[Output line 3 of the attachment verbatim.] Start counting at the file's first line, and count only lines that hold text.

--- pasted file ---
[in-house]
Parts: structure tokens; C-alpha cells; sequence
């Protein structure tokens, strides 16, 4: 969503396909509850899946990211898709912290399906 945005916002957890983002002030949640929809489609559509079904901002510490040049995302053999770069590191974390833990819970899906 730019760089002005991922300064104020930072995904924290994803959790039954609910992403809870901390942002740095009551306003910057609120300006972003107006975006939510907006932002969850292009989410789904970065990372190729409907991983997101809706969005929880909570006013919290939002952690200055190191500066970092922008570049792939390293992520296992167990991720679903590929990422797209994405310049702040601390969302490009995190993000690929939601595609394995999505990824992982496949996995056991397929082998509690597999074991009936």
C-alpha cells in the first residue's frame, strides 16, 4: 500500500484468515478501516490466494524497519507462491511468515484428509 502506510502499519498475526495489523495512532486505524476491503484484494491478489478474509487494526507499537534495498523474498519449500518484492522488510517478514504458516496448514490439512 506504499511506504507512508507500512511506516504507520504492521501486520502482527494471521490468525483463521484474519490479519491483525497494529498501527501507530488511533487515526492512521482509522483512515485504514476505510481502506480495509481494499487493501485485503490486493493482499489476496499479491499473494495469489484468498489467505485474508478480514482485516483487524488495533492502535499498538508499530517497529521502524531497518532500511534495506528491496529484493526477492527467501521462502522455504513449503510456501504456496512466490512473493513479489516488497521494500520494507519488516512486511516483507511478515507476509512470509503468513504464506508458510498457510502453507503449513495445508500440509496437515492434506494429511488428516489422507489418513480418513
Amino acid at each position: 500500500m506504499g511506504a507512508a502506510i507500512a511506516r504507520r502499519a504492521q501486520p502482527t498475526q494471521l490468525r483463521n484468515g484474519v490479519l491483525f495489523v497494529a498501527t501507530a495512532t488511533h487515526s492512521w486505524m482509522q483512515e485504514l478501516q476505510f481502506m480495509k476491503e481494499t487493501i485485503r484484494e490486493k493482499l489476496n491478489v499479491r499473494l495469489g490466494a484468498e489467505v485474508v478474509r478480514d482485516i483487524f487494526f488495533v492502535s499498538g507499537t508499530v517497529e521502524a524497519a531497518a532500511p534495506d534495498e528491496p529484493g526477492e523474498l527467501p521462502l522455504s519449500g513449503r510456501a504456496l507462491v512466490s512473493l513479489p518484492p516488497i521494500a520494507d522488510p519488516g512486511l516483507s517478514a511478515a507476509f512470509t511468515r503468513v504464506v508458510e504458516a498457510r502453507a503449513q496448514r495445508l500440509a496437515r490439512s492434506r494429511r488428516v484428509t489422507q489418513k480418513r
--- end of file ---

């Protein structure tokens, strides 16, 4: 969503396909509850899946990211898709912290399906 945005916002957890983002002030949640929809489609559509079904901002510490040049995302053999770069590191974390833990819970899906 730019760089002005991922300064104020930072995904924290994803959790039954609910992403809870901390942002740095009551306003910057609120300006972003107006975006939510907006932002969850292009989410789904970065990372190729409907991983997101809706969005929880909570006013919290939002952690200055190191500066970092922008570049792939390293992520296992167990991720679903590929990422797209994405310049702040601390969302490009995190993000690929939601595609394995999505990824992982496949996995056991397929082998509690597999074991009936």